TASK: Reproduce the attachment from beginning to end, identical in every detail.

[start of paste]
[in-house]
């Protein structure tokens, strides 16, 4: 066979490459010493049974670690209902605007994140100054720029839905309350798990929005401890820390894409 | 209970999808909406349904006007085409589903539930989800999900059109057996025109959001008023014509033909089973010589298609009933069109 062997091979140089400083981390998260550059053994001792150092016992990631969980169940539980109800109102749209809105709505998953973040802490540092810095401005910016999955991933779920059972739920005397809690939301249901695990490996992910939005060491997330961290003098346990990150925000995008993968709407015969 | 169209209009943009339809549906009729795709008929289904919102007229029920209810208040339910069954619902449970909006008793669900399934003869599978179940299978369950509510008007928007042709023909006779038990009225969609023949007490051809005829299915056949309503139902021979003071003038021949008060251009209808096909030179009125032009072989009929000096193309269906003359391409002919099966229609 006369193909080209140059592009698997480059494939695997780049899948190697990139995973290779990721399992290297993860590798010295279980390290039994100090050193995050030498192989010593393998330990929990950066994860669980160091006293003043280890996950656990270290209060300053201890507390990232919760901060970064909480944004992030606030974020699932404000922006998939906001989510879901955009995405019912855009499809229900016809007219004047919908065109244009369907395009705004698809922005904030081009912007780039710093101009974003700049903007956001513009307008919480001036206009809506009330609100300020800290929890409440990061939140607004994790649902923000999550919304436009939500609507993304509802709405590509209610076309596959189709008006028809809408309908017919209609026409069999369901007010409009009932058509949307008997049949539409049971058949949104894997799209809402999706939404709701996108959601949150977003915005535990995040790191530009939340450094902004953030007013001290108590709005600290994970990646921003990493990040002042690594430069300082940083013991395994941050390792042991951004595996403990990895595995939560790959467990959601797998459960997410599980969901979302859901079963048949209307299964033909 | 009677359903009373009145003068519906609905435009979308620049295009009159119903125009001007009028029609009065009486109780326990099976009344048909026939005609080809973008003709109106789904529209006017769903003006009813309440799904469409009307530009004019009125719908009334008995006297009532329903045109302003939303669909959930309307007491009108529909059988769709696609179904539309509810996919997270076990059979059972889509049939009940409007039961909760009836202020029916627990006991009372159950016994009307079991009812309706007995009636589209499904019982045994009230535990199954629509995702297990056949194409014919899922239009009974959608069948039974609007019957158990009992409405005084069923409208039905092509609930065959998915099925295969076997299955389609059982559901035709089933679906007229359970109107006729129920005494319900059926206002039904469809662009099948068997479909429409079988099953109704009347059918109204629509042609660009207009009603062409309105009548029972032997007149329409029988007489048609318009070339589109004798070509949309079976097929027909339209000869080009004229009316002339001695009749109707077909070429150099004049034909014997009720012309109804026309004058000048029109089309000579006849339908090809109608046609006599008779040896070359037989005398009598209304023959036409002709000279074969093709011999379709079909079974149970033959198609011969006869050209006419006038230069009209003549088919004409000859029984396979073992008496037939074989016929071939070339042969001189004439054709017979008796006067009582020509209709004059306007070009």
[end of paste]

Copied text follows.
[in-house]
């Protein structure tokens, strides 16, 4: 066979490459010493049974670690209902605007994140100054720029839905309350798990929005401890820390894409 | 209970999808909406349904006007085409589903539930989800999900059109057996025109959001008023014509033909089973010589298609009933069109 062997091979140089400083981390998260550059053994001792150092016992990631969980169940539980109800109102749209809105709505998953973040802490540092810095401005910016999955991933779920059972739920005397809690939301249901695990490996992910939005060491997330961290003098346990990150925000995008993968709407015969 | 169209209009943009339809549906009729795709008929289904919102007229029920209810208040339910069954619902449970909006008793669900399934003869599978179940299978369950509510008007928007042709023909006779038990009225969609023949007490051809005829299915056949309503139902021979003071003038021949008060251009209808096909030179009125032009072989009929000096193309269906003359391409002919099966229609 006369193909080209140059592009698997480059494939695997780049899948190697990139995973290779990721399992290297993860590798010295279980390290039994100090050193995050030498192989010593393998330990929990950066994860669980160091006293003043280890996950656990270290209060300053201890507390990232919760901060970064909480944004992030606030974020699932404000922006998939906001989510879901955009995405019912855009499809229900016809007219004047919908065109244009369907395009705004698809922005904030081009912007780039710093101009974003700049903007956001513009307008919480001036206009809506009330609100300020800290929890409440990061939140607004994790649902923000999550919304436009939500609507993304509802709405590509209610076309596959189709008006028809809408309908017919209609026409069999369901007010409009009932058509949307008997049949539409049971058949949104894997799209809402999706939404709701996108959601949150977003915005535990995040790191530009939340450094902004953030007013001290108590709005600290994970990646921003990493990040002042690594430069300082940083013991395994941050390792042991951004595996403990990895595995939560790959467990959601797998459960997410599980969901979302859901079963048949209307299964033909 | 009677359903009373009145003068519906609905435009979308620049295009009159119903125009001007009028029609009065009486109780326990099976009344048909026939005609080809973008003709109106789904529209006017769903003006009813309440799904469409009307530009004019009125719908009334008995006297009532329903045109302003939303669909959930309307007491009108529909059988769709696609179904539309509810996919997270076990059979059972889509049939009940409007039961909760009836202020029916627990006991009372159950016994009307079991009812309706007995009636589209499904019982045994009230535990199954629509995702297990056949194409014919899922239009009974959608069948039974609007019957158990009992409405005084069923409208039905092509609930065959998915099925295969076997299955389609059982559901035709089933679906007229359970109107006729129920005494319900059926206002039904469809662009099948068997479909429409079988099953109704009347059918109204629509042609660009207009009603062409309105009548029972032997007149329409029988007489048609318009070339589109004798070509949309079976097929027909339209000869080009004229009316002339001695009749109707077909070429150099004049034909014997009720012309109804026309004058000048029109089309000579006849339908090809109608046609006599008779040896070359037989005398009598209304023959036409002709000279074969093709011999379709079909079974149970033959198609011969006869050209006419006038230069009209003549088919004409000859029984396979073992008496037939074989016929071939070339042969001189004439054709017979008796006067009582020509209709004059306007070009």